Monday, 30 January 2012

Is the advertised price too good to be true? Yes. (Part 1 of 2)

Sometimes an advertised “sale” price isn’t as much of a deal as it’s made out to be. Other times, the price you are offered turns out to be such a good deal that the seller doesn’t want to honor it. This week, I have reports on recent examples of both sides of this “too good to be true” coin.

First, the advertisement that exaggerates the “regular” price and the discount being offered:

In December, Groupon advertised a one-day online sale on vouchers, each voucher redeemable for a package including:

  • 2 airline tickets around the world;
  • 3 excursions along the way with a “value” of up to $500 for each excursion; and
  • miscellaneous bells and whistles including a steamer trunk(!), 2 safari hats, in-flight food and drink, and one piece per person of checked baggage on each of the flights.

You might think that the “Groupon” name implies that customers are getting a discount in exchange for a group purchase, but this was anything but a “group” deal: Two coach/economy-class vouchers (each good for a pair of tickets) were offered for US$10,000 per voucher, and one business-class voucher for US$20,000.

All three of the vouchers Groupon offered were sold, including a coach-class voucher bought by Melissa and Trevor, a couple in Santa Fe planning to use them for their honeymoon trip around the world later this year.

Neither the coach nor the business-class price of the Groupon package was a terrible deal compared to the regular prices of its components.

What’s problematic are the claims on Groupon’s Web site that the $10,000 coach-class voucher had a value of $20,000 and was an “Epic Deal” being offered at a 50% discount.

In fact, as discussed below, this was at best a US$15,000 (not $20,000 as advertised) value in coach class, and at best a 33% (not 50% as advertised) discount from the normal price.

How much would this package have cost without the Groupon?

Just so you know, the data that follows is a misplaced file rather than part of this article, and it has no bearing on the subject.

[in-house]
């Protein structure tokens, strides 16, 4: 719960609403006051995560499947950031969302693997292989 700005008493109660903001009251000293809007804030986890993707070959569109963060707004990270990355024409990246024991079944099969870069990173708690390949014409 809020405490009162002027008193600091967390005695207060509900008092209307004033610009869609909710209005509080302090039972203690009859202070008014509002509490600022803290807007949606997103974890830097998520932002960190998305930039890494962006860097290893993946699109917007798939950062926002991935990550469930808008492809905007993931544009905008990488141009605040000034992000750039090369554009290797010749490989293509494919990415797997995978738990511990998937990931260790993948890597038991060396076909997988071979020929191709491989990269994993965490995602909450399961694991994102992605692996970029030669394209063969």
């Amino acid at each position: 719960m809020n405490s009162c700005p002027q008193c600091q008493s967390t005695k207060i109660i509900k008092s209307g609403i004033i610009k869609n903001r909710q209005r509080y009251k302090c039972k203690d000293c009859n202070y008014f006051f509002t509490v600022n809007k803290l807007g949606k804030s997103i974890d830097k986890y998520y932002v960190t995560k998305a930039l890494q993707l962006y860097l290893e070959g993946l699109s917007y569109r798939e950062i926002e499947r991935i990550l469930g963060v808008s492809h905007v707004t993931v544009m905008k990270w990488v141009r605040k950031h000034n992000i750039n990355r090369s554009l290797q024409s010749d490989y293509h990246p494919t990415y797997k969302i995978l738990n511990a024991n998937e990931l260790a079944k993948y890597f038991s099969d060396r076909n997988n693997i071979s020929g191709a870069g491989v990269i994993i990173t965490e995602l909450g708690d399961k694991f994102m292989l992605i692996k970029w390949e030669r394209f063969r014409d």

The RTW tickets included in the Groupon package have a peculiar set of rules that don’t correspond exactly to the rules of any published RTW fare. But almost all of the itineraries that would fit within the rules of the Groupon deal could be ticketed at a published Skyteam RTW fare.

The Groupon deal includes only Delta, Air France, KLM, Alitalia, and a few of their minor affiliates and subsidiaries. Skyteam and its published RTW fares include a much larger selection of airlines including Aeroflot, Aeromexico, China Airlines (Taiwan ROC), China Eastern (PRC), China Southern (PRC), Kenya Airways, Korean Air, and Vietnam Airlines. And the Groupon deal, unlike any of the Skytem RTW fares for travel originating in the USA, allows for travel only within the Northern Hemisphere. So the Groupon deal allows only a very small subset of the itineraries that could be ticketed at a published Skyteam RTW fare.

The Groupon deal is limited to a maximum of 10 stops and 16 flight or surface segments (surface transportation not included in the fare but included in the segment count), but has no mileage limit. Skyteam published RTW fares have mileage limits which vary depending on the price. There are three or four Skyteam RTW fares in each class (coach or business), with progressively higher prices and mileage limits.